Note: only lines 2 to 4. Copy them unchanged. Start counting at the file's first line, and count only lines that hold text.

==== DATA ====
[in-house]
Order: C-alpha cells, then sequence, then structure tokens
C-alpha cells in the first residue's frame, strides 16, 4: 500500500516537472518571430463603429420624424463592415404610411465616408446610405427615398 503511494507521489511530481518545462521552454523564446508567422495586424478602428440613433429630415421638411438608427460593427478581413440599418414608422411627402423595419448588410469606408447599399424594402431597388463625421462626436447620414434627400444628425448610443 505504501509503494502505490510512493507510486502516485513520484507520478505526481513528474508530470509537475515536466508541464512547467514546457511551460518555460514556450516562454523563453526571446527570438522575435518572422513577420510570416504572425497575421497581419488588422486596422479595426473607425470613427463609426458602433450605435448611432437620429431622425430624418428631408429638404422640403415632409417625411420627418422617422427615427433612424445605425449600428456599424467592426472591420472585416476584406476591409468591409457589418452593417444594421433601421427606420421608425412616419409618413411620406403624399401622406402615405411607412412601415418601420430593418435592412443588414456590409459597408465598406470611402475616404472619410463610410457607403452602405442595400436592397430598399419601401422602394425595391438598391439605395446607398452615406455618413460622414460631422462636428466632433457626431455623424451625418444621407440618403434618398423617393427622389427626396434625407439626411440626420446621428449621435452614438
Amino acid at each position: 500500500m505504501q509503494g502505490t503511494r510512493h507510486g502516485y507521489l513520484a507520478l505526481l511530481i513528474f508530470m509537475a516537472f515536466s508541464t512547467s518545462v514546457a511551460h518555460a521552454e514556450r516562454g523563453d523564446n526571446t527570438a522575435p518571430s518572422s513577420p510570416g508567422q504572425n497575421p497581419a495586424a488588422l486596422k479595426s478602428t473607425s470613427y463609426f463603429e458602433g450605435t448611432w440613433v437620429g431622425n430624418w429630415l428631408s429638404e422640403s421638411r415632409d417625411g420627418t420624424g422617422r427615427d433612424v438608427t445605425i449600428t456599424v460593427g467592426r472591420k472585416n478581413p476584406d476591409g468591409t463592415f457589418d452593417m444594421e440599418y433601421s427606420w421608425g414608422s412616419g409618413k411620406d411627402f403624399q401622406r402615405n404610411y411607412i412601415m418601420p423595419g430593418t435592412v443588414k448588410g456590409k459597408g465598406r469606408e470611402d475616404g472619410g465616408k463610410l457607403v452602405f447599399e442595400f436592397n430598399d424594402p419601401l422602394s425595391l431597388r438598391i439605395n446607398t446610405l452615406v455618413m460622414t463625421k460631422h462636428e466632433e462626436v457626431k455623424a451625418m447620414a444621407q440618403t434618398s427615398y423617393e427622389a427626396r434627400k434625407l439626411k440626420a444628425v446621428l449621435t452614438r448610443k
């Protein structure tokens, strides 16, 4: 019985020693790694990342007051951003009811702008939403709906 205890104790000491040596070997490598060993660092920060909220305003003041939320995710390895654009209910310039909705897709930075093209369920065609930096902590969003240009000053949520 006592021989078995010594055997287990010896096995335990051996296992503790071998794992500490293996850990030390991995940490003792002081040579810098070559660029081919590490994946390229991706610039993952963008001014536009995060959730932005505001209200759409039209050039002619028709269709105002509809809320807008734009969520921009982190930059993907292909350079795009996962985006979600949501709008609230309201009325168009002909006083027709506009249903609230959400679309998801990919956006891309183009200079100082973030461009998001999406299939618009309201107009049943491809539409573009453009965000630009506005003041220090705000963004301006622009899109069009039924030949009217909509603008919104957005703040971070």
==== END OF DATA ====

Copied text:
Order: C-alpha cells, then sequence, then structure tokens
C-alpha cells in the first residue's frame, strides 16, 4: 500500500516537472518571430463603429420624424463592415404610411465616408446610405427615398 503511494507521489511530481518545462521552454523564446508567422495586424478602428440613433429630415421638411438608427460593427478581413440599418414608422411627402423595419448588410469606408447599399424594402431597388463625421462626436447620414434627400444628425448610443 505504501509503494502505490510512493507510486502516485513520484507520478505526481513528474508530470509537475515536466508541464512547467514546457511551460518555460514556450516562454523563453526571446527570438522575435518572422513577420510570416504572425497575421497581419488588422486596422479595426473607425470613427463609426458602433450605435448611432437620429431622425430624418428631408429638404422640403415632409417625411420627418422617422427615427433612424445605425449600428456599424467592426472591420472585416476584406476591409468591409457589418452593417444594421433601421427606420421608425412616419409618413411620406403624399401622406402615405411607412412601415418601420430593418435592412443588414456590409459597408465598406470611402475616404472619410463610410457607403452602405442595400436592397430598399419601401422602394425595391438598391439605395446607398452615406455618413460622414460631422462636428466632433457626431455623424451625418444621407440618403434618398423617393427622389427626396434625407439626411440626420446621428449621435452614438
Amino acid at each position: 500500500m505504501q509503494g502505490t503511494r510512493h507510486g502516485y507521489l513520484a507520478l505526481l511530481i513528474f508530470m509537475a516537472f515536466s508541464t512547467s518545462v514546457a511551460h518555460a521552454e514556450r516562454g523563453d523564446n526571446t527570438a522575435p518571430s518572422s513577420p510570416g508567422q504572425n497575421p497581419a495586424a488588422l486596422k479595426s478602428t473607425s470613427y463609426f463603429e458602433g450605435t448611432w440613433v437620429g431622425n430624418w429630415l428631408s429638404e422640403s421638411r415632409d417625411g420627418t420624424g422617422r427615427d433612424v438608427t445605425i449600428t456599424v460593427g467592426r472591420k472585416n478581413p476584406d476591409g468591409t463592415f457589418d452593417m444594421e440599418y433601421s427606420w421608425g414608422s412616419g409618413k411620406d411627402f403624399q401622406r402615405n404610411y411607412i412601415m418601420p423595419g430593418t435592412v443588414k448588410g456590409k459597408g465598406r469606408e470611402d475616404g472619410g465616408k463610410l457607403v452602405f447599399e442595400f436592397n430598399d424594402p419601401l422602394s425595391l431597388r438598391i439605395n446607398t446610405l452615406v455618413m460622414t463625421k460631422h462636428e466632433e462626436v457626431k455623424a451625418m447620414a444621407q440618403t434618398s427615398y423617393e427622389a427626396r434627400k434625407l439626411k440626420a444628425v446621428l449621435t452614438r448610443k